'This collection of legal, philosophical, economic, and cultural perspectives ultimately makes a strong case for the potential value of game environments for addressing diversity issues, but also raises important concerns regarding implementation of corporate and government policies in this sector highly recommended for anyone exploring this emerging field.' Benjamin T. Duranske, Pillsbury Winthrop Shaw Pittman LLP, US 'Videogaming is serious business. But the legal and theoretical implications of online and virtual environments are little understood. Professor Graber and Ms. Burri-Nenova have done a masterful job of bringing together several insightful articles that inform us about the business, legal and sociological implications of digital gaming. Innovative, fast-paced, and engaging as games themselves, these scholarly works provide invaluable insight for academics, policy makers and perhaps even participants themselves about the reality behind virtual worlds.' Shubha Ghosh, University of Wisconsin Law School, US 'This is an excellent and path-breaking collection of sharp and carefully researched essays. It provides wonderful insights on numerous important aspects of the complex relationship between play, cultural diversity, communications policy, and the governance of virtual societies. The phenomenal growth of these new digital realms has raised important questions across the academic disciplines, making this book's interdisciplinary focus extremely helpful to potential regulators and university scholars alike.' Greg Lastowka, Rutgers School of law, Camden, US This innovative book provides transdisciplinary analyses of the nature and dynamics of digital game environments whilst tackling the existing fragmentation of academic research. Digital game environments are of increasing economic, social and cultural value. As their influence on diverse facets of life grows, states have felt compelled to intervene and secure some public interests. Yet, the contours of a comprehensive governance model are far from recognisable and governments are grappling with the complexity and fluidity of online games and virtual worlds as private spaces and as experimentation fields for creativity and innovation. This book contributes to a more comprehensive and fine-grained understanding of digital game environments, which is a precondition for addressing any of the pressing governance questions posed. Particular attention is given to the concept and policy objective of cultural diversity, which also offers a unique entry point into the discussion of the appropriate legal regulation of digital games. Governance of Digital Game Environments and Cultural Diversity will be of interest to researchers of media law, internet law and governance, cultural studies, anthropology and sociology. As the book addresses a highly topical theme, it will attract the attention of policymakers at national, regional and international levels and will also serve as a great resource tool for scholars in new media and in particular digital games and virtual worlds.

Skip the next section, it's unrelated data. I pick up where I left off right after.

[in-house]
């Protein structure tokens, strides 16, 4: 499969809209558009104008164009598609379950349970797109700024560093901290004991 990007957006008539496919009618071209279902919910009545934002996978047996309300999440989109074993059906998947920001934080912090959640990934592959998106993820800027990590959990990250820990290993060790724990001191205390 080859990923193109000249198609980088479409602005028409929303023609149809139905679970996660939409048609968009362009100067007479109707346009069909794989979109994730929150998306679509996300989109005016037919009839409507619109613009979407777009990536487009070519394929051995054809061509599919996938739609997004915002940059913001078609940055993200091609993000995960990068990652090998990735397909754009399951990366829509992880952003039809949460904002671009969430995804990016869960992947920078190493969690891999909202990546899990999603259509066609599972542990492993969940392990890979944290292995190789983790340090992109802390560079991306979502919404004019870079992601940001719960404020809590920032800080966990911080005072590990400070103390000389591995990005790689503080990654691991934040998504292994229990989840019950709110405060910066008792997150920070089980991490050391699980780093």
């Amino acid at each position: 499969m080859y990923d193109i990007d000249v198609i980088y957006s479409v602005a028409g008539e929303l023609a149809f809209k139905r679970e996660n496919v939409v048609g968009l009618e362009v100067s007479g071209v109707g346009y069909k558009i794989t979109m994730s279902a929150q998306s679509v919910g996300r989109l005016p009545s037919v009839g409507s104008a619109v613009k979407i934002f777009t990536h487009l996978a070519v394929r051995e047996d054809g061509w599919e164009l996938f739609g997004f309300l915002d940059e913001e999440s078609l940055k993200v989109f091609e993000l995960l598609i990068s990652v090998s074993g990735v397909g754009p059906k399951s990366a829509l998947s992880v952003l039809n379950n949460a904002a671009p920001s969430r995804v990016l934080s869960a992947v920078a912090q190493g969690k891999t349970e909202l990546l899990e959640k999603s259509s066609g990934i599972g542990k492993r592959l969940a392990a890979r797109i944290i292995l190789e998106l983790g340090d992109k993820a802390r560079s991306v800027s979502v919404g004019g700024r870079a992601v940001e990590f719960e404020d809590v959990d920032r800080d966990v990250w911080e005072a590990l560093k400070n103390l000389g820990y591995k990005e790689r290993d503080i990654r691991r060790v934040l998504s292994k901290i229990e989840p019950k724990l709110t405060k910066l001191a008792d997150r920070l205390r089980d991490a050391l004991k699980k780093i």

Revised and updated to reflect new technologies in the field, the fourth edition of this popular text takes an in-depth look at the social costs and moral problems that have emerged by the ever expanding use of the Internet, and offers up-to-date legal and philosophical examinations of these issues. It focuses heavily on content control, free speech, intellectual property, and security while delving into new areas of blogging and social networking. Case studies throughout discuss real-world events and include coverage of numerous hot topics. In the process of exploring current issues, it identifies legal disputes that will likely set the standard for future cases. Instructor Resouces: -PowerPoint Lecture Outlines